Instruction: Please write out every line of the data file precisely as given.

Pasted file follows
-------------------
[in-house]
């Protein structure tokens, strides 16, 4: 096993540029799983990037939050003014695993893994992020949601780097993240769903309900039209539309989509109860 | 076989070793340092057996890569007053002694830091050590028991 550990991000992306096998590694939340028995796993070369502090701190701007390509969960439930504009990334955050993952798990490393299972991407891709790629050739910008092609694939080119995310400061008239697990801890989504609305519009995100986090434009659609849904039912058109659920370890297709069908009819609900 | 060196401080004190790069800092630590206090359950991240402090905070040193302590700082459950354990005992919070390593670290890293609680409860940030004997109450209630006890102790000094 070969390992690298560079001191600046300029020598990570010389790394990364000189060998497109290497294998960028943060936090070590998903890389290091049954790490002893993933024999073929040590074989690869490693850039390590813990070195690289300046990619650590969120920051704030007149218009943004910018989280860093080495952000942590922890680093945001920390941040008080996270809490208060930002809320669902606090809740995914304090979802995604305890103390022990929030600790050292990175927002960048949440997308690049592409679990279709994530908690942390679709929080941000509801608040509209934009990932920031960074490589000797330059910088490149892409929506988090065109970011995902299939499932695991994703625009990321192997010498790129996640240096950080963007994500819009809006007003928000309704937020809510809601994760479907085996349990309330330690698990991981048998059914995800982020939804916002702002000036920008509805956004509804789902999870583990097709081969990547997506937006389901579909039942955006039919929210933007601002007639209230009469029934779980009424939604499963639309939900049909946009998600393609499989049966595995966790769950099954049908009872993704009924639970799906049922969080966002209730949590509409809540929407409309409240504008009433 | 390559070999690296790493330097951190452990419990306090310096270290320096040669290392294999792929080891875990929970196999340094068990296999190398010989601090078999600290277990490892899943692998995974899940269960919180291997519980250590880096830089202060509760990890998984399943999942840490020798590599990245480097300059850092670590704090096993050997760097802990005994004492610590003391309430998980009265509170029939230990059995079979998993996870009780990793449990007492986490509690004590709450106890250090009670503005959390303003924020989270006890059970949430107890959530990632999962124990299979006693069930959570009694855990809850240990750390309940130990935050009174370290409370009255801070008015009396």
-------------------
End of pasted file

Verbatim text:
[in-house]
């Protein structure tokens, strides 16, 4: 096993540029799983990037939050003014695993893994992020949601780097993240769903309900039209539309989509109860 | 076989070793340092057996890569007053002694830091050590028991 550990991000992306096998590694939340028995796993070369502090701190701007390509969960439930504009990334955050993952798990490393299972991407891709790629050739910008092609694939080119995310400061008239697990801890989504609305519009995100986090434009659609849904039912058109659920370890297709069908009819609900 | 060196401080004190790069800092630590206090359950991240402090905070040193302590700082459950354990005992919070390593670290890293609680409860940030004997109450209630006890102790000094 070969390992690298560079001191600046300029020598990570010389790394990364000189060998497109290497294998960028943060936090070590998903890389290091049954790490002893993933024999073929040590074989690869490693850039390590813990070195690289300046990619650590969120920051704030007149218009943004910018989280860093080495952000942590922890680093945001920390941040008080996270809490208060930002809320669902606090809740995914304090979802995604305890103390022990929030600790050292990175927002960048949440997308690049592409679990279709994530908690942390679709929080941000509801608040509209934009990932920031960074490589000797330059910088490149892409929506988090065109970011995902299939499932695991994703625009990321192997010498790129996640240096950080963007994500819009809006007003928000309704937020809510809601994760479907085996349990309330330690698990991981048998059914995800982020939804916002702002000036920008509805956004509804789902999870583990097709081969990547997506937006389901579909039942955006039919929210933007601002007639209230009469029934779980009424939604499963639309939900049909946009998600393609499989049966595995966790769950099954049908009872993704009924639970799906049922969080966002209730949590509409809540929407409309409240504008009433 | 390559070999690296790493330097951190452990419990306090310096270290320096040669290392294999792929080891875990929970196999340094068990296999190398010989601090078999600290277990490892899943692998995974899940269960919180291997519980250590880096830089202060509760990890998984399943999942840490020798590599990245480097300059850092670590704090096993050997760097802990005994004492610590003391309430998980009265509170029939230990059995079979998993996870009780990793449990007492986490509690004590709450106890250090009670503005959390303003924020989270006890059970949430107890959530990632999962124990299979006693069930959570009694855990809850240990750390309940130990935050009174370290409370009255801070008015009396």